1. Where the decree against him has been fully satisfied,
2. Where the amount mentioned in the warrant for his detention has been paid to the police officer,
3. Where the person on whose application the person was detained requests so, or
4. Where the person on whose application such detention was made omits to pay subsistence allowance.
5. Other grounds of release which exist within the Code are:
(a) If there exists some infectious or contagious disease, or on the grounds of serious illness, provided that such order of release has been made by any court superior to the court which granted execution. [30]
(b) Where a person intends to apply to be declared as insolvent and fulfills the obligations thereafter. [31]
(c) Where an inquiry is pending [32] if the judgement debtor furnishes the security to the satisfaction of the court for his appearance before the court. 
(d) The court, before ordering the detention of the person [33], can provide fifteen days to the judgement debtor for satisfying the decree, by leaving the person in custody of the police officer or may release him on furnishing security to the satisfaction of the court, provided that, if the decree is not satisfied before the end of the period, the person will appear in front of the Court.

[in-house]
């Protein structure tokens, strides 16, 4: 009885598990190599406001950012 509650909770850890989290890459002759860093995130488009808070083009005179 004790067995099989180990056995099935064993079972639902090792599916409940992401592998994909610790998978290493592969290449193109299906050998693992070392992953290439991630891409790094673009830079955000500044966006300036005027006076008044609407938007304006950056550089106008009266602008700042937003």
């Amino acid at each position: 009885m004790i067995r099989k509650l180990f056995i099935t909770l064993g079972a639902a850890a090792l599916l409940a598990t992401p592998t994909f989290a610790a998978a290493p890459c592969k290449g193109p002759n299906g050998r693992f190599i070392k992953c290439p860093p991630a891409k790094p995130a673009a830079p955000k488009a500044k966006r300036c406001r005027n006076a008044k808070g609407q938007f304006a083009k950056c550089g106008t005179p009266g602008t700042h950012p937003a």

(e) Where the court does not make an order of detention after inquiry [34], it can refuse the application, and if the judgement debtor is already under arrest, order for his release.

References
[1] Section 2(2), Code of Civil Procedure, 1908.
[2] Section 51, Code of Civil Procedure, 1908.
[3] Rule 30, Order XXI, Code of Civil Procedure, 1908.
[4] Rule 31, Order XXI, Code of Civil Procedure, 1908.
[5] Rule 32(1), Order XXI, Code of Civil Procedure, 1908.
[6] Ram Narayan v. State of U.P., (1983) 4 SCC 276.
[7] Section 55, Code of Civil Procedure, 1908.
[8] K. Prabhakara Rao, Execution of Decree, Order by Arrest and Detention of Judgement Debtor in Civil Prison, DLSA Nalgonda, available here
[9] Ibid.
[10] Section 56, Code of Civil Procedure, 1908.
[11] Section 135(1), Code of Civil Procedure, 1908.
[12] Section 135A, Code of Civil Procedure, 1908. 
[13] Section 55(2), Code of Civil Procedure, 1908.
[14] Section 135(2), Code of Civil Procedure, 1908.
[15] Section 58(1A), Code of Civil Procedure, 1908.
[16] Rule 37(1), Order XXI, Code of Civil Procedure, 1908.
[17] Rule 37(2), Order XXI, Code of Civil Procedure, 1908.